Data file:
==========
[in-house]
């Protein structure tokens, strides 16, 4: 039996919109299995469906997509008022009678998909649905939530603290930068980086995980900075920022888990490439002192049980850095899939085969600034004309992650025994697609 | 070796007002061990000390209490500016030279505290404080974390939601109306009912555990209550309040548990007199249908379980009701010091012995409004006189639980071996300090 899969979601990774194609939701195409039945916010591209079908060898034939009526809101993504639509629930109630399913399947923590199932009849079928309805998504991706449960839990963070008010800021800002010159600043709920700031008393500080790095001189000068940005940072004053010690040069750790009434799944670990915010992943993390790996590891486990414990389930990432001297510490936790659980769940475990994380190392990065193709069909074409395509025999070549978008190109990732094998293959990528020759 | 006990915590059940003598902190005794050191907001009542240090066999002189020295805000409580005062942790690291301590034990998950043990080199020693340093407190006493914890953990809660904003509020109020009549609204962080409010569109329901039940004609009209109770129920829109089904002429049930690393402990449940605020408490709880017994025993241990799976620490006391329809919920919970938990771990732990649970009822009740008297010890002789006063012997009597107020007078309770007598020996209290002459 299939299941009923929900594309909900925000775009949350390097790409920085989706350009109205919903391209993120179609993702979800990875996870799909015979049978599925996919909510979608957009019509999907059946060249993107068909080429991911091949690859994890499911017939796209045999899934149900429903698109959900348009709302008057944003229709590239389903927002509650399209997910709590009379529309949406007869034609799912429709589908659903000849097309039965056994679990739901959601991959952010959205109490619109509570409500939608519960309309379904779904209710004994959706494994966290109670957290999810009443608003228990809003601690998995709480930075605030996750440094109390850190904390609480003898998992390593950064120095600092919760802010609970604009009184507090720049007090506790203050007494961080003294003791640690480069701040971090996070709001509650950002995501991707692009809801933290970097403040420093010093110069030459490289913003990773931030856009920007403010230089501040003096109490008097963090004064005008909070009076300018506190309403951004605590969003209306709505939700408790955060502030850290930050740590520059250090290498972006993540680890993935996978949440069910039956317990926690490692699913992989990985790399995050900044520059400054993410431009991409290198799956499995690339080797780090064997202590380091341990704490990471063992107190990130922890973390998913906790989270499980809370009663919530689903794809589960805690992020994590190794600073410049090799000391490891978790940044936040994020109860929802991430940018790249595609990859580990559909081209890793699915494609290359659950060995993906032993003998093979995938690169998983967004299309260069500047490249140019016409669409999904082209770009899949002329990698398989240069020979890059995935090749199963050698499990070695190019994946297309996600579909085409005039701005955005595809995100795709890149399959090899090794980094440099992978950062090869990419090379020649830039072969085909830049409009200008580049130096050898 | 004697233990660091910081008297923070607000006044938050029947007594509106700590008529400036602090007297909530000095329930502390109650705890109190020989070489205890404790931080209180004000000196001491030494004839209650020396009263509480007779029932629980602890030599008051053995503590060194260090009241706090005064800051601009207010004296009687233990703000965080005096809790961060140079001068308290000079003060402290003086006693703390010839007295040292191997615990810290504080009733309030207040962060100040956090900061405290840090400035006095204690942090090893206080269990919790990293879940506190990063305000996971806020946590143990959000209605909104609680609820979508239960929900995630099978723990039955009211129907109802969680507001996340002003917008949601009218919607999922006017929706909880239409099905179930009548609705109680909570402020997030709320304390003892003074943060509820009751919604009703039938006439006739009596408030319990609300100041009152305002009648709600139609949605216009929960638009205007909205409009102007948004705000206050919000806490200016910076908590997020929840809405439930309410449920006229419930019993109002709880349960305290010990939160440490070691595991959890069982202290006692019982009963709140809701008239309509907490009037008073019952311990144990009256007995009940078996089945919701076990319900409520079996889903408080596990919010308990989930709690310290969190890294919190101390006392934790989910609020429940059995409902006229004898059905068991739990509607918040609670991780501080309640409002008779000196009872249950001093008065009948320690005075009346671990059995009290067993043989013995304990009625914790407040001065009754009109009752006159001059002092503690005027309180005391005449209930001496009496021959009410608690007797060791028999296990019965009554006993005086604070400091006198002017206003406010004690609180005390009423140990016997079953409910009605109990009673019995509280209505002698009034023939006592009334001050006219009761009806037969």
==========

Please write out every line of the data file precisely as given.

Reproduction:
[in-house]
């Protein structure tokens, strides 16, 4: 039996919109299995469906997509008022009678998909649905939530603290930068980086995980900075920022888990490439002192049980850095899939085969600034004309992650025994697609 | 070796007002061990000390209490500016030279505290404080974390939601109306009912555990209550309040548990007199249908379980009701010091012995409004006189639980071996300090 899969979601990774194609939701195409039945916010591209079908060898034939009526809101993504639509629930109630399913399947923590199932009849079928309805998504991706449960839990963070008010800021800002010159600043709920700031008393500080790095001189000068940005940072004053010690040069750790009434799944670990915010992943993390790996590891486990414990389930990432001297510490936790659980769940475990994380190392990065193709069909074409395509025999070549978008190109990732094998293959990528020759 | 006990915590059940003598902190005794050191907001009542240090066999002189020295805000409580005062942790690291301590034990998950043990080199020693340093407190006493914890953990809660904003509020109020009549609204962080409010569109329901039940004609009209109770129920829109089904002429049930690393402990449940605020408490709880017994025993241990799976620490006391329809919920919970938990771990732990649970009822009740008297010890002789006063012997009597107020007078309770007598020996209290002459 299939299941009923929900594309909900925000775009949350390097790409920085989706350009109205919903391209993120179609993702979800990875996870799909015979049978599925996919909510979608957009019509999907059946060249993107068909080429991911091949690859994890499911017939796209045999899934149900429903698109959900348009709302008057944003229709590239389903927002509650399209997910709590009379529309949406007869034609799912429709589908659903000849097309039965056994679990739901959601991959952010959205109490619109509570409500939608519960309309379904779904209710004994959706494994966290109670957290999810009443608003228990809003601690998995709480930075605030996750440094109390850190904390609480003898998992390593950064120095600092919760802010609970604009009184507090720049007090506790203050007494961080003294003791640690480069701040971090996070709001509650950002995501991707692009809801933290970097403040420093010093110069030459490289913003990773931030856009920007403010230089501040003096109490008097963090004064005008909070009076300018506190309403951004605590969003209306709505939700408790955060502030850290930050740590520059250090290498972006993540680890993935996978949440069910039956317990926690490692699913992989990985790399995050900044520059400054993410431009991409290198799956499995690339080797780090064997202590380091341990704490990471063992107190990130922890973390998913906790989270499980809370009663919530689903794809589960805690992020994590190794600073410049090799000391490891978790940044936040994020109860929802991430940018790249595609990859580990559909081209890793699915494609290359659950060995993906032993003998093979995938690169998983967004299309260069500047490249140019016409669409999904082209770009899949002329990698398989240069020979890059995935090749199963050698499990070695190019994946297309996600579909085409005039701005955005595809995100795709890149399959090899090794980094440099992978950062090869990419090379020649830039072969085909830049409009200008580049130096050898 | 004697233990660091910081008297923070607000006044938050029947007594509106700590008529400036602090007297909530000095329930502390109650705890109190020989070489205890404790931080209180004000000196001491030494004839209650020396009263509480007779029932629980602890030599008051053995503590060194260090009241706090005064800051601009207010004296009687233990703000965080005096809790961060140079001068308290000079003060402290003086006693703390010839007295040292191997615990810290504080009733309030207040962060100040956090900061405290840090400035006095204690942090090893206080269990919790990293879940506190990063305000996971806020946590143990959000209605909104609680609820979508239960929900995630099978723990039955009211129907109802969680507001996340002003917008949601009218919607999922006017929706909880239409099905179930009548609705109680909570402020997030709320304390003892003074943060509820009751919604009703039938006439006739009596408030319990609300100041009152305002009648709600139609949605216009929960638009205007909205409009102007948004705000206050919000806490200016910076908590997020929840809405439930309410449920006229419930019993109002709880349960305290010990939160440490070691595991959890069982202290006692019982009963709140809701008239309509907490009037008073019952311990144990009256007995009940078996089945919701076990319900409520079996889903408080596990919010308990989930709690310290969190890294919190101390006392934790989910609020429940059995409902006229004898059905068991739990509607918040609670991780501080309640409002008779000196009872249950001093008065009948320690005075009346671990059995009290067993043989013995304990009625914790407040001065009754009109009752006159001059002092503690005027309180005391005449209930001496009496021959009410608690007797060791028999296990019965009554006993005086604070400091006198002017206003406010004690609180005390009423140990016997079953409910009605109990009673019995509280209505002698009034023939006592009334001050006219009761009806037969």